|Scott Aaronson On NP And Physics|
|Written by Mike James|
|Tuesday, 11 June 2019|
To celebrate the 50th aniversary of the discovery of NP-complete problems by Stephen Cook, a Symposium was organized by the Fields Institute. Scott Aaronson gave a talk on the the role of physics in solving NP hard problems and it is a fascinating account.
At the start the topic is what is not the topic - which is sort of appropriate at the logical level. What the talk is about, and I'm telling you in the hope that you won't even have to waste 5 minutes of your time watching the video, is:
"are there any physical means to solve arbitary NP problem in polynomial time."
You could also phrase this as are there analog computers that solve NP problems in polynomial times.
This is a topic dear to my heart ever since I described a way of finding the maximum of a list of numbers in O(1), i.e. constant time - take a pack of spaghetti, cut each piece to the length of one of the numbers of interest and then holding a fist full of the spaghetti tap on end down on the table and pull out the longest piece which will be clearly visible. From then on I was given the appellation of "spaghetti monster". I was also taken to task for not including the time to prepare the spaghetti lengths - look it was just an example!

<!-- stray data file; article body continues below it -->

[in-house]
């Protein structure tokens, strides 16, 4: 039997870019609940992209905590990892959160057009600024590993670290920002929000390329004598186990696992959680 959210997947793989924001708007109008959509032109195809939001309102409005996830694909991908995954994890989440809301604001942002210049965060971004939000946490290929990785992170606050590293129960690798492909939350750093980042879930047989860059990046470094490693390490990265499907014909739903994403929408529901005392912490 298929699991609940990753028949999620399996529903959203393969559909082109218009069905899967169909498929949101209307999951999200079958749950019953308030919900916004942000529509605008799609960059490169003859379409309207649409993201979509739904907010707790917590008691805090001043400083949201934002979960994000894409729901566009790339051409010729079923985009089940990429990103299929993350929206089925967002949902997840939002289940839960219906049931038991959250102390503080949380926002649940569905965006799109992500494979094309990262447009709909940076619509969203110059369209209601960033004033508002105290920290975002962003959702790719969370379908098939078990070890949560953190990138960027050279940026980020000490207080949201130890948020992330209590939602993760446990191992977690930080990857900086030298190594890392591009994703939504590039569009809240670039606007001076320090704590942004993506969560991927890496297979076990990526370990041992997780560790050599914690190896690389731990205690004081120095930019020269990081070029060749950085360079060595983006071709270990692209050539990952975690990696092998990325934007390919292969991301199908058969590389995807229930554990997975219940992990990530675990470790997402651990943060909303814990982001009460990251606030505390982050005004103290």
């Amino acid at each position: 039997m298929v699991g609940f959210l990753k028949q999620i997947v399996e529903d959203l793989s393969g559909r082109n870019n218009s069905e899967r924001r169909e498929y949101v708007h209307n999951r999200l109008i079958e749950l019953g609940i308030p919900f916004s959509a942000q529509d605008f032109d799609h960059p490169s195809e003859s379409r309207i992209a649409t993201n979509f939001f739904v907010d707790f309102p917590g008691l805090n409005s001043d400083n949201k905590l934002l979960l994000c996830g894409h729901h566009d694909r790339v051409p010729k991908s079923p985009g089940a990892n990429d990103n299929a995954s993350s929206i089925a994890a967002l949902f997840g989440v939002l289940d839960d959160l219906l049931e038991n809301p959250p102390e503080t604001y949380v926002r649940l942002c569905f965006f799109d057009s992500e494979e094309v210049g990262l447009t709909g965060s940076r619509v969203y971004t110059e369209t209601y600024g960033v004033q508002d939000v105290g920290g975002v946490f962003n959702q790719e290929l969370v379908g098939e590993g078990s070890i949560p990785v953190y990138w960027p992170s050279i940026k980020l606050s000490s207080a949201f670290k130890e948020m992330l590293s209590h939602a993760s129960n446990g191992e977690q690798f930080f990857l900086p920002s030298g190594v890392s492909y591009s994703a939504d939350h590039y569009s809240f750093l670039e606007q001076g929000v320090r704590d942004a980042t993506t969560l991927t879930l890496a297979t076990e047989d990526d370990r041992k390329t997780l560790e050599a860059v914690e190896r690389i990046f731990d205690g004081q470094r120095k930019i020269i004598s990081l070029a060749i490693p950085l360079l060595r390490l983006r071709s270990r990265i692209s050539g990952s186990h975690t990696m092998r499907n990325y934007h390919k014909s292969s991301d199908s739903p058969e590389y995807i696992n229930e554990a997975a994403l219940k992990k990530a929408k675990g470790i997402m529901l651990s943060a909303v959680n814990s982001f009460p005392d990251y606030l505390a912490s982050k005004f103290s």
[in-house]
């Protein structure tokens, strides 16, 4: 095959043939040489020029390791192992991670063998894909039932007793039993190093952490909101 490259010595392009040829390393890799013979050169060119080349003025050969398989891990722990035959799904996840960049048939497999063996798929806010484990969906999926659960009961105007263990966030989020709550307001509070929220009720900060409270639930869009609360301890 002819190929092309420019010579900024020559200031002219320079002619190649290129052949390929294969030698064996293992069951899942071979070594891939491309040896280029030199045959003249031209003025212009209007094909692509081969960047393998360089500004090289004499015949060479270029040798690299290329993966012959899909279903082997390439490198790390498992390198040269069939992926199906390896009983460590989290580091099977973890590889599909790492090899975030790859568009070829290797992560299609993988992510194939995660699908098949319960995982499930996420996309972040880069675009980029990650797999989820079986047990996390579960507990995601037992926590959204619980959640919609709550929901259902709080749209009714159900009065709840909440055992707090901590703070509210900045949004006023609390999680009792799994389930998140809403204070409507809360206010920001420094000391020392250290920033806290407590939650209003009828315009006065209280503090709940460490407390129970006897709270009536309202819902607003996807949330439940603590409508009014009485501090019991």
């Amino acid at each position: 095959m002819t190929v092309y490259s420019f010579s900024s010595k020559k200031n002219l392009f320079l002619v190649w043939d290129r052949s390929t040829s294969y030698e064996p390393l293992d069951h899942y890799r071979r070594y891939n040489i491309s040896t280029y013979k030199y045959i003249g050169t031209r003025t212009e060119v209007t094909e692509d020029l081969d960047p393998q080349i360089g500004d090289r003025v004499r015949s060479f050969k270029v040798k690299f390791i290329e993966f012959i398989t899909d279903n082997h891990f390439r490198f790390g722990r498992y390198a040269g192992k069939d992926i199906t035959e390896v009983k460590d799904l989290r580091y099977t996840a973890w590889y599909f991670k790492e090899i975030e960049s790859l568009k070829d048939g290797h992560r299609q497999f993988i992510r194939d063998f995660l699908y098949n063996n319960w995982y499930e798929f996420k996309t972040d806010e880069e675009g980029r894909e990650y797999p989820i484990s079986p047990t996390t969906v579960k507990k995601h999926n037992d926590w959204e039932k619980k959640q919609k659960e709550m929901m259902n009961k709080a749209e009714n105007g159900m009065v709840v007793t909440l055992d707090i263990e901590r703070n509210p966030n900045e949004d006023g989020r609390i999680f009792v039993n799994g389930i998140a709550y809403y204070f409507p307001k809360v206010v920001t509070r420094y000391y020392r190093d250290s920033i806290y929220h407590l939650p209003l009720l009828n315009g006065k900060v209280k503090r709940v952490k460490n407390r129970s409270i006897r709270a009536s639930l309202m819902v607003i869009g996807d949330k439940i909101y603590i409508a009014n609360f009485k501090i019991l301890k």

This video considers similar ideas but at a little more advanced level. It isn't just a pure theoretical question because quantum computers are physical systems that might just solve NP problems in polynomial time. Can they? Is there some law of the universe that means they cannot? Studying physical systems that can, or can seem to, solve NP problems should give us insight into how to go about the quantum case.
So, if you're still interested watch the video:
Does this mean P=NP?
The answer is more that what a physicist thinks an NP-hard problem is is different from what a computer scientist thinks it is. A scientist seems to think that solving a large enough set of examples of problems that are in NP is a physical proof that NP=P. The computer scientist points out that not all examples of NP problems are actually difficult. There are easier problems even in a type provably in NP and unless you can show that your physical class is large enough to include all NP problems of that type you haven't got a result of much significance.
My spaghetti computer, for example, can solve all sorting problems in the same time - but, of course, sorting isn't in NP.
There are many other interesting talks at the symposium and the videos are well worth watching. As Scot Arronson puts it:
check out the other talks as well—they’re by an assortment of random nobodies like Richard Karp, Avi Wigderson, Leslie Valiant, Michael Sipser, Alexander Razborov, Cynthia Dwork, and Jack Edmonds.
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|Last Updated ( Tuesday, 11 June 2019 )|